The embodiments of the invention described above and illustrated in the drawing should only be considered as examples, and the details thereof may obviously be modified in various ways within the scope of the following claim.

More than two nozzles may for instance be mounted behind one another in the atomizer so that more than two coaxiaily disposed hollow let cones are obtained and, consequently, the range of control is further increased. Atomizers may also be used, in which different groups of tangentially directed grooves are adapted to supply fuel to a whirling chamber, so as to obtain concentrically disposed layers of fuel whirling with different velocities. 'I'hus, when such layers of fuel are flowing out of a central nozzle, they give rise to different jet cones coaxially disposed to each other. The displacement of the atomizer relatively to the shield can naturally be effected in different ways. The shield may, for instance, be movable and the atomizer'stationary. The means for controlling the fuel and air quantities delivered to the combustion zone may be automatically adjustable by means of a thermostatlc device varying the adjustment ci' said means in response to the temperature in a boiler, the air in a room or the like impulse. 4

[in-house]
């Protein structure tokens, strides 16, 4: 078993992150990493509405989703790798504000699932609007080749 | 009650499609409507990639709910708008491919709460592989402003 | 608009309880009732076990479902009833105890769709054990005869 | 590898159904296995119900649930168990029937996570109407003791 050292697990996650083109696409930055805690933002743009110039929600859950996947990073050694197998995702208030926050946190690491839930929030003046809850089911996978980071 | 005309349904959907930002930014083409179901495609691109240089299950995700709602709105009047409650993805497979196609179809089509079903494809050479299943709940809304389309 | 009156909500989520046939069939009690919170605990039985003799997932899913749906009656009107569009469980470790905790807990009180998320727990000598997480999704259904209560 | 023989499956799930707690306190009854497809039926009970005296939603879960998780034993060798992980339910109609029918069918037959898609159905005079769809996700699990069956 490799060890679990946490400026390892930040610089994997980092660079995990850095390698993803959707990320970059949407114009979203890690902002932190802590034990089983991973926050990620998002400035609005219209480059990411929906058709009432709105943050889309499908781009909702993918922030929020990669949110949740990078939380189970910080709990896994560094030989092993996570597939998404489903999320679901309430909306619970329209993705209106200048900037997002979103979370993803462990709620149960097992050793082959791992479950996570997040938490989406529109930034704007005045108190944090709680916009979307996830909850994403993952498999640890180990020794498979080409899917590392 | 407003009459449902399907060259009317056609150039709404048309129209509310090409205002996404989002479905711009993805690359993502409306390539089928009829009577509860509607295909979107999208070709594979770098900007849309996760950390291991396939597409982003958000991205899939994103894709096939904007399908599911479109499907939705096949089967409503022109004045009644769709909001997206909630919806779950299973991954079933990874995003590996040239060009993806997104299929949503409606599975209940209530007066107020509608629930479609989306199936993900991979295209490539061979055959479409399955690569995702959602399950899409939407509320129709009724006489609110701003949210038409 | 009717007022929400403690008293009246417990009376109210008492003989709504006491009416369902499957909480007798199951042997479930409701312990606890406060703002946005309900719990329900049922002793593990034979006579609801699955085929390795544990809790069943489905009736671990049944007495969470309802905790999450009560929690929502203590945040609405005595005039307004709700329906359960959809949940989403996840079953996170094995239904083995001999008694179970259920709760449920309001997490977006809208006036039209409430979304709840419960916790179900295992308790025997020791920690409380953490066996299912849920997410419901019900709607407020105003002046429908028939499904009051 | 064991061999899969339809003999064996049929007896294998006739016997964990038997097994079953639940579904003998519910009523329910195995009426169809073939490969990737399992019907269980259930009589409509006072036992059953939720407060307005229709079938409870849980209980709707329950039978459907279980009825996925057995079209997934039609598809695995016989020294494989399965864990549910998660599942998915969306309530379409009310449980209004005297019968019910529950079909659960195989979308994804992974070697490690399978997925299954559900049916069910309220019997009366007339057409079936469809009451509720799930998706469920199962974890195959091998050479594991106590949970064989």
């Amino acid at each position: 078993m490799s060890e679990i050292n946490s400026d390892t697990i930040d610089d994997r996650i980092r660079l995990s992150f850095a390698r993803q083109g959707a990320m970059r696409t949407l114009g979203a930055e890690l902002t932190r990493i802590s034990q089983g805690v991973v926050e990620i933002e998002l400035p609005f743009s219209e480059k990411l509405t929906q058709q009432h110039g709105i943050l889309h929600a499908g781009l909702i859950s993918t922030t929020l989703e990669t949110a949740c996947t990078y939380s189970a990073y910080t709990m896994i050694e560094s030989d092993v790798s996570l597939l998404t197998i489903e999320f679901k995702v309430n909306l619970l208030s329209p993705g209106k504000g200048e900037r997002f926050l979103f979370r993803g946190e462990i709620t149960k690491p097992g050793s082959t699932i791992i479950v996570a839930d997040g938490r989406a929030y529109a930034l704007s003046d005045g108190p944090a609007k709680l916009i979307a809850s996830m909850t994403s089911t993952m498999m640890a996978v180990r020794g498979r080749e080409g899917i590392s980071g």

What I claim is: